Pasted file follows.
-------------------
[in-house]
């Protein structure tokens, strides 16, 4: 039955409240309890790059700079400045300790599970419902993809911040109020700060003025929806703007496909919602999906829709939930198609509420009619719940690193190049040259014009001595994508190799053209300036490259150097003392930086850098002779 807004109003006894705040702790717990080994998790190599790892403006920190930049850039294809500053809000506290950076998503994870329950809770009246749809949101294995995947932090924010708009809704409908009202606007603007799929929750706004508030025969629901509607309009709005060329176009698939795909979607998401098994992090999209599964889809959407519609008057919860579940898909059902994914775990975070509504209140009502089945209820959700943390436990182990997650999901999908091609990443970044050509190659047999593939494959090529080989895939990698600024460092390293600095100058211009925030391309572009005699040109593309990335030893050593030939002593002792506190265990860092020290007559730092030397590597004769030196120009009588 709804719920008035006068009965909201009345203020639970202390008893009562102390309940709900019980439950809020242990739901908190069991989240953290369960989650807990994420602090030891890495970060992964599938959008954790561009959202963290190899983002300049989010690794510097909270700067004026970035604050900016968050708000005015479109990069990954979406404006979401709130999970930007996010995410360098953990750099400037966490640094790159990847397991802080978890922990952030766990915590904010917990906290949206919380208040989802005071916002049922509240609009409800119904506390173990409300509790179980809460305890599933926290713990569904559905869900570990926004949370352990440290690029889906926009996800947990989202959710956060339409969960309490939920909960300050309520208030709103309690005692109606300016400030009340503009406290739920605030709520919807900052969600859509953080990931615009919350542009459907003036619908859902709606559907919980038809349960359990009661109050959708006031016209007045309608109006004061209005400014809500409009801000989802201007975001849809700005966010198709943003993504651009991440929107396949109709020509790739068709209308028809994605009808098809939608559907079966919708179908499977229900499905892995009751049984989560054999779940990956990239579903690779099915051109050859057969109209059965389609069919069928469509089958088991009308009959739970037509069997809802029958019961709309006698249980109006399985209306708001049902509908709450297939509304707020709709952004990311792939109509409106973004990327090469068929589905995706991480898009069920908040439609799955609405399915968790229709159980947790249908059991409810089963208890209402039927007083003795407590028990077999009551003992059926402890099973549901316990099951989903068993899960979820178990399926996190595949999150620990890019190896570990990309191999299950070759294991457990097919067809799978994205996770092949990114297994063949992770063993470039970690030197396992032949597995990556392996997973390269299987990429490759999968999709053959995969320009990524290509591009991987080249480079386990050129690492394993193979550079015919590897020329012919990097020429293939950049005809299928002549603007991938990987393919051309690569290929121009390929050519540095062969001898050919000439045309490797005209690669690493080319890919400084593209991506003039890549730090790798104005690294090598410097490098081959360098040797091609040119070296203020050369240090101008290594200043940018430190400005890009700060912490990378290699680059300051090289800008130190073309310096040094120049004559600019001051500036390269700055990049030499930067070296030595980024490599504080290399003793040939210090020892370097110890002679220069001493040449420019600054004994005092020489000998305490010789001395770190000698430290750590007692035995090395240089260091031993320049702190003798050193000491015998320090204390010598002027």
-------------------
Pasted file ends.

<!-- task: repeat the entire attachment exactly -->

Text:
[in-house]
């Protein structure tokens, strides 16, 4: 039955409240309890790059700079400045300790599970419902993809911040109020700060003025929806703007496909919602999906829709939930198609509420009619719940690193190049040259014009001595994508190799053209300036490259150097003392930086850098002779 807004109003006894705040702790717990080994998790190599790892403006920190930049850039294809500053809000506290950076998503994870329950809770009246749809949101294995995947932090924010708009809704409908009202606007603007799929929750706004508030025969629901509607309009709005060329176009698939795909979607998401098994992090999209599964889809959407519609008057919860579940898909059902994914775990975070509504209140009502089945209820959700943390436990182990997650999901999908091609990443970044050509190659047999593939494959090529080989895939990698600024460092390293600095100058211009925030391309572009005699040109593309990335030893050593030939002593002792506190265990860092020290007559730092030397590597004769030196120009009588 709804719920008035006068009965909201009345203020639970202390008893009562102390309940709900019980439950809020242990739901908190069991989240953290369960989650807990994420602090030891890495970060992964599938959008954790561009959202963290190899983002300049989010690794510097909270700067004026970035604050900016968050708000005015479109990069990954979406404006979401709130999970930007996010995410360098953990750099400037966490640094790159990847397991802080978890922990952030766990915590904010917990906290949206919380208040989802005071916002049922509240609009409800119904506390173990409300509790179980809460305890599933926290713990569904559905869900570990926004949370352990440290690029889906926009996800947990989202959710956060339409969960309490939920909960300050309520208030709103309690005692109606300016400030009340503009406290739920605030709520919807900052969600859509953080990931615009919350542009459907003036619908859902709606559907919980038809349960359990009661109050959708006031016209007045309608109006004061209005400014809500409009801000989802201007975001849809700005966010198709943003993504651009991440929107396949109709020509790739068709209308028809994605009808098809939608559907079966919708179908499977229900499905892995009751049984989560054999779940990956990239579903690779099915051109050859057969109209059965389609069919069928469509089958088991009308009959739970037509069997809802029958019961709309006698249980109006399985209306708001049902509908709450297939509304707020709709952004990311792939109509409106973004990327090469068929589905995706991480898009069920908040439609799955609405399915968790229709159980947790249908059991409810089963208890209402039927007083003795407590028990077999009551003992059926402890099973549901316990099951989903068993899960979820178990399926996190595949999150620990890019190896570990990309191999299950070759294991457990097919067809799978994205996770092949990114297994063949992770063993470039970690030197396992032949597995990556392996997973390269299987990429490759999968999709053959995969320009990524290509591009991987080249480079386990050129690492394993193979550079015919590897020329012919990097020429293939950049005809299928002549603007991938990987393919051309690569290929121009390929050519540095062969001898050919000439045309490797005209690669690493080319890919400084593209991506003039890549730090790798104005690294090598410097490098081959360098040797091609040119070296203020050369240090101008290594200043940018430190400005890009700060912490990378290699680059300051090289800008130190073309310096040094120049004559600019001051500036390269700055990049030499930067070296030595980024490599504080290399003793040939210090020892370097110890002679220069001493040449420019600054004994005092020489000998305490010789001395770190000698430290750590007692035995090395240089260091031993320049702190003798050193000491015998320090204390010598002027």